The Lord Jesus comes to free all mankind from the useless exhausting struggle to reach perfectness before God. He gives us rest. He doesn’t neglect the law, in fact, he comes to fulfill it (Mt. 5:17). By coming to him, we have the sanctification we long for. This is also a call for discipleship. We submit ourselves to him to learn through the Holy Spirit who works inside us. The goal is a life transformation to reach a Christlike life. As we come to him being a learner and apply his teachings in the world, he provides us with his love, strength, and guidance. He is gentle. He understands that we are weak and that we need him every second. Our yoke becomes bearable because he bears it and thus enables us to do it. He is God but he humbles himself so we are able to reach him and have peace in our soul. It certainly requires an intimate relationship with him. It is not some dead obedience, but willingness to give our hearts to him.

Be careful of legalism. Good work doesn’t save us as it promotes only ourselves and not God. It is Christ alone who saves us. Let no one steal his greatness. To him be the glory forever and ever!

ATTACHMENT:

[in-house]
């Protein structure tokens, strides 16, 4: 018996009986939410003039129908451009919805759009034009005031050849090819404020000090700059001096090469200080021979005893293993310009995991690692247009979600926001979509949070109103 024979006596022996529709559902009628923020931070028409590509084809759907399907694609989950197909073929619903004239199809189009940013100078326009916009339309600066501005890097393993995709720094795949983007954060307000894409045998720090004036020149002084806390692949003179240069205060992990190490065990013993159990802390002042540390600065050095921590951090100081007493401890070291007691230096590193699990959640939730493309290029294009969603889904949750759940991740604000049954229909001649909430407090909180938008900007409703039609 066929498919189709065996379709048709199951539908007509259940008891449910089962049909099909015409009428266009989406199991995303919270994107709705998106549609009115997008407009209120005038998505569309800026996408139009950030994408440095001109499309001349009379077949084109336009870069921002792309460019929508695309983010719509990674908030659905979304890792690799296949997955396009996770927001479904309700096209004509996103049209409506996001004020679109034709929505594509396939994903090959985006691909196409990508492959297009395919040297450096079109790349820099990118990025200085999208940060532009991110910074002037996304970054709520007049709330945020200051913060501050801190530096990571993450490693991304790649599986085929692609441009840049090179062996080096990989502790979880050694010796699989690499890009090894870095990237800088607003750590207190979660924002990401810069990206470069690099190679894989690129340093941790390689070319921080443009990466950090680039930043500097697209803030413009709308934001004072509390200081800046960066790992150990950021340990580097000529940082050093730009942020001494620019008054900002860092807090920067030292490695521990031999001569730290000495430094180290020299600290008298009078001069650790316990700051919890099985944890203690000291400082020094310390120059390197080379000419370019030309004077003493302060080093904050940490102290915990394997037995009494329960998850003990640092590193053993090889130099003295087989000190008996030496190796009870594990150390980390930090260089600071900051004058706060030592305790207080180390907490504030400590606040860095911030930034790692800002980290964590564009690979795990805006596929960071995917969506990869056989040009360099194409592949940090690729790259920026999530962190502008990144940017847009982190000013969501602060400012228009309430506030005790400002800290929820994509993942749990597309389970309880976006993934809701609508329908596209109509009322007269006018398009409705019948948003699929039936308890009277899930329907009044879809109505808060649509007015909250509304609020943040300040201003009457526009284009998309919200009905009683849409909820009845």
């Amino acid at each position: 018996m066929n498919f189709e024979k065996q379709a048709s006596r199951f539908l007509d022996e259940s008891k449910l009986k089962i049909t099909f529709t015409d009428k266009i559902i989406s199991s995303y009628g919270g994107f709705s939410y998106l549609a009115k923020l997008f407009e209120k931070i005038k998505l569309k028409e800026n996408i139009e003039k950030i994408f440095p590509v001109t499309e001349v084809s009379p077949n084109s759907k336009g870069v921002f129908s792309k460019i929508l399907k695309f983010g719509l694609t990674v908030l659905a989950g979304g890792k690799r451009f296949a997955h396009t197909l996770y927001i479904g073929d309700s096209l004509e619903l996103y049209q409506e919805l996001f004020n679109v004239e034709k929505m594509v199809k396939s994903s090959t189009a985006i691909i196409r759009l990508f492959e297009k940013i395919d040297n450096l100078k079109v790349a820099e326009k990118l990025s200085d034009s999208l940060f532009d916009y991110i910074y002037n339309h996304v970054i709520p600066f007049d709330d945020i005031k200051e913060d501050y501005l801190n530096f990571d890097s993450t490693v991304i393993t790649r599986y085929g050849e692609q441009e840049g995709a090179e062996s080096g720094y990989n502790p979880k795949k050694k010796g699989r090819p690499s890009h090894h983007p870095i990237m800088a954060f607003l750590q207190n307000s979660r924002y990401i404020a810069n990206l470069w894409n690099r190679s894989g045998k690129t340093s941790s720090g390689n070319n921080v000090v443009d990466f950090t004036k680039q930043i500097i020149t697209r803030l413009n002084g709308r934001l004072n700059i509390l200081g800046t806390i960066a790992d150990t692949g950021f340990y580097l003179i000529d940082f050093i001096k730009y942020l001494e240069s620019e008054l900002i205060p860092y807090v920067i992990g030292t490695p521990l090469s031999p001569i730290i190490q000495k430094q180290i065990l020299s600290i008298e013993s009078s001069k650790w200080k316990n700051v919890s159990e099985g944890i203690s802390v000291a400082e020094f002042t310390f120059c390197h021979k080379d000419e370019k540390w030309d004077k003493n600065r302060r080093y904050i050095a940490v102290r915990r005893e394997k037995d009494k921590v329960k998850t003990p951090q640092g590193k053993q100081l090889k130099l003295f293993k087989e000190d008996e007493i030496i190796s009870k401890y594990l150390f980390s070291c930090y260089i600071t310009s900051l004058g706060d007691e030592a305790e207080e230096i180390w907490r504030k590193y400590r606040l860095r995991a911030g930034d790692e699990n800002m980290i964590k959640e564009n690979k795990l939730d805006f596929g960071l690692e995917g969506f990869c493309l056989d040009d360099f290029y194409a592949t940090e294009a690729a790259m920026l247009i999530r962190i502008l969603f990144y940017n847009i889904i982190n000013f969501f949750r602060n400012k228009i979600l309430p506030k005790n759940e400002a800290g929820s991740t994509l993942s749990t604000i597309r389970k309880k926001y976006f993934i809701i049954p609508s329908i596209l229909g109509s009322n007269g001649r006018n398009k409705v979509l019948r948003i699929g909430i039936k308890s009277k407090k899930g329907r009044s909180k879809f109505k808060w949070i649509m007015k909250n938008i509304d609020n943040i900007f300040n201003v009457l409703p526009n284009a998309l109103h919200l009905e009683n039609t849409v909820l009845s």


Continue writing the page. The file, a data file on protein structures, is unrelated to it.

By Desire Litaay.

Venite ad me (Mt. 11:28)


With his words "come to me!"  Jesus actually invites us to come to him, so that we can rest in him and find peace. Jesus doesn't just invite us once, but he is always inviting us to come to him. Every time we need to come to him, he is always ready for us. Jesus also invites us with these words, "come to me, "to tell us that he always has time for us. He will be attentive to those who call him anytime, anywhere.

The love that Jesus gives us is the model of universal love. This is clearly seen in the words “all of you.”He loves all of us without exception, even his enemies. With great hospitality, Jesus receives us all and gives us rest after we work to spread the Good News, do good deeds, deliver the message of salvation in the midst of challenges and suffering. Do not worry and do not be afraid because the unconditional love of Jesus will call us, and in his readiness, he will support us to live as true children of God and his disciples. So, brothers and sisters, from Jesus, we learn the way of true discipleship, and in him, we will find peaceful rest.